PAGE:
Several weeks ago, I signed up for my first 10K race. As race day approached, I started to second-guess myself. A week-long mission trip had interfered with my training schedule. In addition to that, a five-day virus left me on the couch for — you guessed it — five days.
Just a few days before the big event, I decided the sickness had done enough damage. I peeled myself off the couch, laced up my shoes, and started running. My short two-mile prance around the neighborhood didn’t bode well. I felt tired, short of breath, and shaky-legged.
I’ve always been a perfectionist. When I was younger, my hunt for perfection manifested itself in a drive to get good grades.
In fact, the first time I got an F on any assignment was in college. It was my sophomore year, I had four tests in two days, and my health class got the short end of the studying stick.
I remember flipping that exam over and seeing a bright red F — the substance of my nightmares. My first reaction was sheer horror. I thought I was going to have a panic attack.
And then I just felt relief.
I had just ruined my no-F streak. The pressure was finally off. I had failed something and the world hadn’t ended. After years of stress and worry, it felt liberating.
That day I learned that recognizing my limitations and failures could be a freeing, healthy thing.
The work client who cancelled on you last week just did it — again.
Your two-year old throws his sixth tantrum of the day.
You’re only five miles from home when gridlocked traffic seems to materialize from nowhere.
It’s times like these when patience seems to run thin. Real thin. And if patience is lacking, then love, joy, and peace have probably jumped ship long ago.
Last week we looked at how the fruit of the Spirit is a God-fueled way of living. Today we’re going to do a little inventory. When (if ever) is the fruit of the Spirit evident in our lives? How do we even know?
A few months ago I introduced you to the Smith* family and their dog, Cocoa. If you haven’t read about cuckoo Cocoa, do it now. It will shed a lot of light onto the second Smith family fiasco — The Night of The Dead Mouse.
T’was a few nights before Christmas and all through the house, not a creature was stirring — not even a mouse. The mouse wasn’t stirring because it had collapsed on the floor, and died right there just a few hours before.
I’ve been confused about the fruit of the Spirit for a long time. When I was little, I used to think they were actual fruits. I’d picture a delightful fruit bowl overflowing with bright colors and tangy, sweet scents.
As I matured, I began thinking of the fruit of the spirit as another Biblical to-do list. Master them and you would be inducted into sainthood.
But there was a problem, and that problem was life. Whenever I felt like I had finally “mastered” love, joy, peace, or patience, I would get stuck in a two-hour traffic jam or be forced into a group project with someone who was truly hard to tolerate — let alone love. I pictured God shaking his head at me and saying, “Her fruit basket is one apple short of patience.”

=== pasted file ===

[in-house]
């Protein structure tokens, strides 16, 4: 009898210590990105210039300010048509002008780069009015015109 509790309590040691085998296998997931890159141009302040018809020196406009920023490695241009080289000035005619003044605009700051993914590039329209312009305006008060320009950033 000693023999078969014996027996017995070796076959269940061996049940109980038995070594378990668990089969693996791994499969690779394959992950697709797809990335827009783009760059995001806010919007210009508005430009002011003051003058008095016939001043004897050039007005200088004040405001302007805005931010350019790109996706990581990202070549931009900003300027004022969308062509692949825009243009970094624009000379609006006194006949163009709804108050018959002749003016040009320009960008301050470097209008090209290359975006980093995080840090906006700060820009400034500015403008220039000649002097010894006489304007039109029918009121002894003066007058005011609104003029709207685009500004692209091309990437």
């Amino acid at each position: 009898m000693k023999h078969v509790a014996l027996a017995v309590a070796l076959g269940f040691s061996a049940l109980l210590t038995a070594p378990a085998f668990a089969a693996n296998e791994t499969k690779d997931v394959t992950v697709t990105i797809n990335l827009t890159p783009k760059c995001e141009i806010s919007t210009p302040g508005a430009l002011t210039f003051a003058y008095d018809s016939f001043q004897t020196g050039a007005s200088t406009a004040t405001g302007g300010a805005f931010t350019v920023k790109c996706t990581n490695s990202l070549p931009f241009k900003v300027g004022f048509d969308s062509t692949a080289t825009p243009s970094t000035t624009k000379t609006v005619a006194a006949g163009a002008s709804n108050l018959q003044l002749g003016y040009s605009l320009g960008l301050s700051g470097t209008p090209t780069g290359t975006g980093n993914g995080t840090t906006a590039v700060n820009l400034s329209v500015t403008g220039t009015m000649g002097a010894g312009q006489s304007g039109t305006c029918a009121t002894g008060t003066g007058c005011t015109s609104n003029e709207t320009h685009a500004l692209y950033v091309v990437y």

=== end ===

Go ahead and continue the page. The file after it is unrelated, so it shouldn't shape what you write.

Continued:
Think about your fruit bowl. Which elusive fruit keeps falling out of the cornucopia?
Maybe you’re like me on some days and the only thing you can find in your fruit bowl is a few dead fruit flies.
It’s a new year, and it’s time for a fresh perspective on yourself .
Get ready, because I’m going to just throw this truth out there. You may want to set your coffee down…it’s a zinger.
You’re not perfect. And you never will be.
“I resolve not to make any New Year’s Resolutions this year,” my husband declared as he lounged on the couch.
I took a sip of coffee and furrowed my brow thoughtfully. Resolving not to make a resolution is an oxymoron – right?
What is your favorite Christmas present that you’ve ever received? Was it a childhood toy that you had wanted for months? An expensive leather jacket? A surprise trip or getaway?
When I was 14 my parents surprised me with a camcorder that I absolutely loved. Last year my husband bought me a unique purse made by Rachel Shelton.
However, I think I received my all-time favorite Christmas present when I was 10.
Get the tree. Trim the tree. Deck the halls. Buy the gifts. Wrap the gifts. Attend work parties, family celebrations, and friend get togethers. Throw a Pinterest-inspired party.
Sounds exhausting, right? You probably know first-hand that it is.
The first year Andrew and I were married, we had a hard time deciding what to do for the holidays. His family lives in St. Louis, and my family lives in Indianapolis. We also had several extended family parties in Michigan and northern Indiana.
Not wanting to miss anything, we decided our motto would be: “Go all the places — have all the fun.”
Hundreds of miles and several (awful) audio books later, we had gone to all the places. And we did have all the fun. But we were also exhausted and grumpy.
We entered the new year sick, stressed, and disconnected from each other. We were so focused on doing everything that we didn’t do anything well.
I don’t know about you, but I love to-do lists. There’s nothing more satisfying than checking off the day’s errands and chores when I finish them. It makes me feel like a productivity machine.
Yesterday I took my paper-and-pen to-do lists to the next level and downloaded some high-tech apps. One of these apps actually has a robot voice that starts insulting you if you haven’t crossed anything off the list in a while. The app developers claim it makes getting things done “addictive.” Am I addicted to running errands? No. Am I terrified that Siri’s evil sister will hunt me down if I don’t complete my tasks? Absolutely.
Let’s face it: our culture is obsessed with productivity. We’re infatuated with getting things done. And this is harming our Christian walk.